If specialty care is needed, your personal physician will facilitate the process of scheduling an appointment in my department. If appropriate, she or he might call me or one of my colleagues while you are in the office so we can all discuss your care together. If we decide you need an appointment with me after that discussion, we can often schedule it the same day or soon thereafter.
During your office visit, we will discuss your medical and family history and I will perform a comprehensive eye exam. If you have been seen before by an eye professional outside of Kaiser Permanente, please bring those medical records and eye measurements with you. I will administer eyedrops to dilate your pupil so that I can clearly see the structures in your eyes. Your pupils will remain dilated for several hours, so you may wish to bring someone who can drive you home after your exam.
I will explain the findings of your exam and answer any questions or concerns you may have. I may order additional tests to be completed at a subsequent visit. I may also prescribe glaucoma medications, and I will talk to you about how to use eyedrops.
If we decide that your eye(s) need further evaluation, or further treatment or surgery, I will discuss the treatment options that are available, and together we will create a treatment plan that is right for you.
If you need to talk with me after your visit or procedure, please call my office. You can also e-mail me with nonurgent issues from this website whenever it is convenient for you.
If you have urgent concerns or issues while my office is closed, or need general medical advice, you can call the Appointment and Advice line, available 24 hours a day, 7 days a week. You will be connected with a nurse who can give you immediate advice.
If you are experiencing a serious problem or an emergency, call 911 or go to the nearest Emergency Room when the clinic is not open.
Having all of our Kaiser Permanente departments located together or nearby, including pharmacy, laboratory, radiology, and health education, makes getting your care easier for you.
Another major benefit is our comprehensive electronic medical record system, which allows all of the doctors and clinicians involved in your care to stay connected on your health status and collaborate with each other as appropriate.
When every member of the health care team is aware of all aspects of your condition, care is safer and more effective.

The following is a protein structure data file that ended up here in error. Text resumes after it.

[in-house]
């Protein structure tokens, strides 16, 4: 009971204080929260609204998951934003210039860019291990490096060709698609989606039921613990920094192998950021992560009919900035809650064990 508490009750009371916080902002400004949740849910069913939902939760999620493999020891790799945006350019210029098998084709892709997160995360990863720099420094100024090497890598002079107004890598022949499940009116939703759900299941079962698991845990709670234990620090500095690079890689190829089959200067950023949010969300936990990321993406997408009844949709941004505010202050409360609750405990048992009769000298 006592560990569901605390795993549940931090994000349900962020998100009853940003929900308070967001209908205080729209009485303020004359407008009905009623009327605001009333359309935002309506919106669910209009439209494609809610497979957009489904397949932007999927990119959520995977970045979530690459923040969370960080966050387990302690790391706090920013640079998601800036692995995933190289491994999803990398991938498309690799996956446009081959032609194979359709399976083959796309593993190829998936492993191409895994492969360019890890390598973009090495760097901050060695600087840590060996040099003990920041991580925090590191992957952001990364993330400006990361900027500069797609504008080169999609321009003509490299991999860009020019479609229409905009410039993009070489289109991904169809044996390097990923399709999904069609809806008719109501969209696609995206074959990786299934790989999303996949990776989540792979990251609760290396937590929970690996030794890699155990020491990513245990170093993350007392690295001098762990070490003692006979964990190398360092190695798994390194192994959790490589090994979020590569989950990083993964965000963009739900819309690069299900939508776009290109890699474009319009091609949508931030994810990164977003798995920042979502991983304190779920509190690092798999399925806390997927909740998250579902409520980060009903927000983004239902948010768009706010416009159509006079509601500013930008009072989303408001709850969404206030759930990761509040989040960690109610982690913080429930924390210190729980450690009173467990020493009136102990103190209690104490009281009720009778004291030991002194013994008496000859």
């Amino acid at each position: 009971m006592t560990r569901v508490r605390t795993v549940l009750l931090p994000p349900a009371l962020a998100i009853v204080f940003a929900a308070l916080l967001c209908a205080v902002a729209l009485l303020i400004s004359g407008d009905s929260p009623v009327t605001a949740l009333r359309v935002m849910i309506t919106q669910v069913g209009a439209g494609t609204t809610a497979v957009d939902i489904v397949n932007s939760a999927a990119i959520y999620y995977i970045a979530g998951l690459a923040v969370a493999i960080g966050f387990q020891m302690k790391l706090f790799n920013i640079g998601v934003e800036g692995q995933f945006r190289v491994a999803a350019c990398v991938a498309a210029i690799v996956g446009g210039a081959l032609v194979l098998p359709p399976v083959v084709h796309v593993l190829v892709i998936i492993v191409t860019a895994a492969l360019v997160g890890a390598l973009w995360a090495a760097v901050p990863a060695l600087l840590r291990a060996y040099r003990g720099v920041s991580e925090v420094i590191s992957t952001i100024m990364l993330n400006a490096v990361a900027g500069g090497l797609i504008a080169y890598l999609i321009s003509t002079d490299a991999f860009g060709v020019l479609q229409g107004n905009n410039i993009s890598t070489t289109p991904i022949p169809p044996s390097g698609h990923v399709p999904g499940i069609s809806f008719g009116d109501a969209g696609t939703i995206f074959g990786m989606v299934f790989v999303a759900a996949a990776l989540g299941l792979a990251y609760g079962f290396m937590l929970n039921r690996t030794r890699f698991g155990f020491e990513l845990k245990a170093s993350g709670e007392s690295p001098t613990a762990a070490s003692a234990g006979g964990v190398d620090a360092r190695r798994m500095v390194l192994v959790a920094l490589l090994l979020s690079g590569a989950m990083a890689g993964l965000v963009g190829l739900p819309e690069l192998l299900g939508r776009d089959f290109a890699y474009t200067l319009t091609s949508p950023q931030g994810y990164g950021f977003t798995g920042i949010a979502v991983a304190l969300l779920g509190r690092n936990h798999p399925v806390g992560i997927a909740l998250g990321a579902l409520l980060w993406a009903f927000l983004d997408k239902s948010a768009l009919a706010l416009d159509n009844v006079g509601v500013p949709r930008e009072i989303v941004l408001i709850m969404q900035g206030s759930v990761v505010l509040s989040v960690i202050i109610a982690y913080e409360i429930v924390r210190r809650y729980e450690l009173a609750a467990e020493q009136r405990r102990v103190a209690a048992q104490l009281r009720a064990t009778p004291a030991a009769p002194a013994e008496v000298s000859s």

We will work together to monitor and assess how your medications are working and make adjustments over time. Prescriptions can be filled at any Kaiser Permanente pharmacy. Just let me know which pharmacy works best for you, and I will send the prescription electronically in advance of your arrival at the pharmacy.If refills are needed in the future, you can:
For lab tests, I will use our electronic medical record system to send the requisition to the Kaiser Permanente laboratory of your choice. For imaging procedures, we will schedule an appointment with the Radiology department. When the results are ready, I will contact you with your results by letter, secure e-mail message, or phone. In addition, you can view most of your laboratory results online, along with any comments that I have attached to explain them.
If we decide together that your condition would also benefit from the care of other types of specialists, our staff will help arrange the appointment(s) with one or more of my specialty colleagues.
I will recommend you review educational information and tools to help you prepare for your procedure or surgery. The information will often help you decide whether surgery is right for you. If you decide to have a surgery or procedure, the information will provide details about how to prepare and what to expect.
If we proceed with surgery, I will have my Surgery Scheduler contact you to determine a surgery date and provide you with additional instructions regarding your procedure. Once your surgery is scheduled, a medical colleague of mine will contact you to conduct a preoperative medical evaluation that will assure that you are properly prepared for your surgery.
As your specialist, I have a goal to provide high-quality care and to offer you choices that make your health care convenient. I recommend that you become familiar with the many resources we offer so that you can choose the services that work best for you.
My Doctor Online is available at any time that is most convenient for you. From my home page you can:
If you have an emergency medical condition, call 911 or go to the nearest hospital. An emergency medical condition is any of the following: (1) a medical condition that manifests itself by acute symptoms of sufficient severity (including severe pain) such that you could reasonably expect the absence of immediate medical attention to result in serious jeopardy to your health or body functions or organs; (2) active labor when there isn't enough time for safe transfer to a Plan hospital (or designated hospital) before delivery, or if transfer poses a threat to your (or your unborn child's) health and safety, or (3) a mental disorder that manifests itself by acute symptoms of sufficient severity such that either you are an immediate danger to yourself or others, or you are not immediately able to provide for, or use, food, shelter, or clothing, due to the mental disorder.
This information is not intended to diagnose health problems or to take the place of specific medical advice or care you receive from your physician or other health care professional. If you have persistent health problems, or if you have additional questions, please consult with your doctor. If you have questions or need more information about your medication, please speak to your pharmacist. Kaiser Permanente does not endorse the medications or products mentioned. Any trade names listed are for easy identification only.